A lawyer died when a half-tonne wooden window frame toppled on to her as she walked in the street, an inquest heard on Wednesday.
Amanda Telfer, 44, was crushed to death by a 13ft by 13ft window, which fell on her in Hanover Street, central London.
The frame, which had been propped up against a wall, pinned her to the ground, Westminster Coroner's Court was told.
Members of the public lifted the frame off her and tried to resuscitate her before paramedics arrived and did the same.
But Ms Telfer, who was single and from south London, was pronounced dead at the scene last Thursday.
A post-mortem examination was carried out on Saturday and gave the cause of death as blunt force trauma.
Coroner Dr Fiona Wilcox opened and adjourned the inquest to allow the Metropolitan Police and Health And Safety Executive to continue their investigation.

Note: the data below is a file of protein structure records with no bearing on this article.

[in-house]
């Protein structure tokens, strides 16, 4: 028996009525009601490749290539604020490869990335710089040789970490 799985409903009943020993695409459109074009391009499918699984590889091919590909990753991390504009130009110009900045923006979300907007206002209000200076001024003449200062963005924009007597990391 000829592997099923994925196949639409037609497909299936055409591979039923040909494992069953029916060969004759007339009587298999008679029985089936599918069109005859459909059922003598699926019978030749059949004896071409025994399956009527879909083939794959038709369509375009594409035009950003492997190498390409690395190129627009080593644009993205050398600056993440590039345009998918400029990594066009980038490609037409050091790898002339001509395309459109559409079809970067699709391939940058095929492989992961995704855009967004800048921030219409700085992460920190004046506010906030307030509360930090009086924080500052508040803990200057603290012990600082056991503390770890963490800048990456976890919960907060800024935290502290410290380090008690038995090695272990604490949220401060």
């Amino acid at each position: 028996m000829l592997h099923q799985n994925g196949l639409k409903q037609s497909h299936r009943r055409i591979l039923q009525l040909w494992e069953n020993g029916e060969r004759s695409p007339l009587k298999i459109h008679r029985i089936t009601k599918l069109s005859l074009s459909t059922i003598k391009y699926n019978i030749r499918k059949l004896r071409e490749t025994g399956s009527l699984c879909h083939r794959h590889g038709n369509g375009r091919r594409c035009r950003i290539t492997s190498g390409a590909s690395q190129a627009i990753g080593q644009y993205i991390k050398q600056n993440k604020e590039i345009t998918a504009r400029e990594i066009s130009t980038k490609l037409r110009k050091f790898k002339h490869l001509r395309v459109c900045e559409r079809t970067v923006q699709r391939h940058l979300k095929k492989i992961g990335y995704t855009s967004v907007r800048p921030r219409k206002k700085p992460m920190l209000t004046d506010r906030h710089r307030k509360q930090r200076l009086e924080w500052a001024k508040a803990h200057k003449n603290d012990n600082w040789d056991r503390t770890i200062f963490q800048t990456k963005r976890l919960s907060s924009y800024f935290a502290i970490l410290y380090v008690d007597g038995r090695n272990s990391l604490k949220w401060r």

Ms Telfer, who worked for legal firm Keystone Law, also volunteered as an investigator for charity Reprieve, which helps Guantanamo Bay inmates and people facing the death penalty around the world,
Ms Telfer helped represent British-born Neil Revill, 40, who faced a possible death sentence for the double murder of a drug dealer and his girlfriend in California in 2001.
He was eventually sentenced to life after a trial last year.
Speaking from Guantanamo Bay, Clive Stafford Smith, the founder of Reprieve, told the London Evening Standard that Ms Telfer's death was "tragic".
"I heard about poor Amanda a couple of days ago - what a tragedy," he said.
"She was a volunteer at Reprieve , and an excellent one, and then very kindly 'legalled' my new book, so it was a pleasure to have the chance to catch up with her then."
Keystone Law, where Ms Telfer worked since 2005 specialising in libel, defamation and privacy law, said she was "an extremely talented lawyer, much admired by her clients and colleagues".
"Amanda was always a pleasure to work with and we shall miss her greatly," it said in a statement on its website.
Ms Telfer also worked for the publisher Random House for more than six years, with the company describing her as a "valued and popular consultant lawyer".
Sinead Martin, Random House's group legal director, said: "Amanda was very special, a thoroughly good person."
A review will be held in December to fix a date for the inquest.
No family members were in court for Wednesday's short hearing.